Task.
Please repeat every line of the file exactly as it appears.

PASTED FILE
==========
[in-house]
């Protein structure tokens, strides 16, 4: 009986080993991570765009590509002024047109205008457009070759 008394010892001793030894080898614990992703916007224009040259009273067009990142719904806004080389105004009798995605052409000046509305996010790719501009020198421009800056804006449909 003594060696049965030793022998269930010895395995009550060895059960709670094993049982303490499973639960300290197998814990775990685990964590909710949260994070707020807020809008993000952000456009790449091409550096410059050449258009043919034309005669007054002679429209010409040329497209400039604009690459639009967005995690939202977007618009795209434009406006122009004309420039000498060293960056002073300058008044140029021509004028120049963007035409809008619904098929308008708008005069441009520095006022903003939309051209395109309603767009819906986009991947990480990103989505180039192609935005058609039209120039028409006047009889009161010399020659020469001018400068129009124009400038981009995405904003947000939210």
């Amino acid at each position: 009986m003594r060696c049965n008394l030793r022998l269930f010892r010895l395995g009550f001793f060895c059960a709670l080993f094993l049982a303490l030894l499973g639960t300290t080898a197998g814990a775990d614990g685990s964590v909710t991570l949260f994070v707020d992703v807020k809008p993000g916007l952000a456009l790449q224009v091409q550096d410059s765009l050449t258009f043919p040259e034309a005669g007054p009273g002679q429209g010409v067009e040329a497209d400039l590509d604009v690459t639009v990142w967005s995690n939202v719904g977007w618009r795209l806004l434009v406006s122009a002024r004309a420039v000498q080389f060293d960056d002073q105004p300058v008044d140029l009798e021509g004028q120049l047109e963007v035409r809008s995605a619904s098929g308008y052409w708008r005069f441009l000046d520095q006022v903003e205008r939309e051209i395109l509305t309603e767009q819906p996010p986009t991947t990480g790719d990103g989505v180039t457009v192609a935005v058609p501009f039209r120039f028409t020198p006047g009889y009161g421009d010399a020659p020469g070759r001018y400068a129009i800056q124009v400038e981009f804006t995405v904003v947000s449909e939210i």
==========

[in-house]
């Protein structure tokens, strides 16, 4: 009986080993991570765009590509002024047109205008457009070759 008394010892001793030894080898614990992703916007224009040259009273067009990142719904806004080389105004009798995605052409000046509305996010790719501009020198421009800056804006449909 003594060696049965030793022998269930010895395995009550060895059960709670094993049982303490499973639960300290197998814990775990685990964590909710949260994070707020807020809008993000952000456009790449091409550096410059050449258009043919034309005669007054002679429209010409040329497209400039604009690459639009967005995690939202977007618009795209434009406006122009004309420039000498060293960056002073300058008044140029021509004028120049963007035409809008619904098929308008708008005069441009520095006022903003939309051209395109309603767009819906986009991947990480990103989505180039192609935005058609039209120039028409006047009889009161010399020659020469001018400068129009124009400038981009995405904003947000939210």
């Amino acid at each position: 009986m003594r060696c049965n008394l030793r022998l269930f010892r010895l395995g009550f001793f060895c059960a709670l080993f094993l049982a303490l030894l499973g639960t300290t080898a197998g814990a775990d614990g685990s964590v909710t991570l949260f994070v707020d992703v807020k809008p993000g916007l952000a456009l790449q224009v091409q550096d410059s765009l050449t258009f043919p040259e034309a005669g007054p009273g002679q429209g010409v067009e040329a497209d400039l590509d604009v690459t639009v990142w967005s995690n939202v719904g977007w618009r795209l806004l434009v406006s122009a002024r004309a420039v000498q080389f060293d960056d002073q105004p300058v008044d140029l009798e021509g004028q120049l047109e963007v035409r809008s995605a619904s098929g308008y052409w708008r005069f441009l000046d520095q006022v903003e205008r939309e051209i395109l509305t309603e767009q819906p996010p986009t991947t990480g790719d990103g989505v180039t457009v192609a935005v058609p501009f039209r120039f028409t020198p006047g009889y009161g421009d010399a020659p020469g070759r001018y400068a129009i800056q124009v400038e981009f804006t995405v904003v947000s449909e939210i």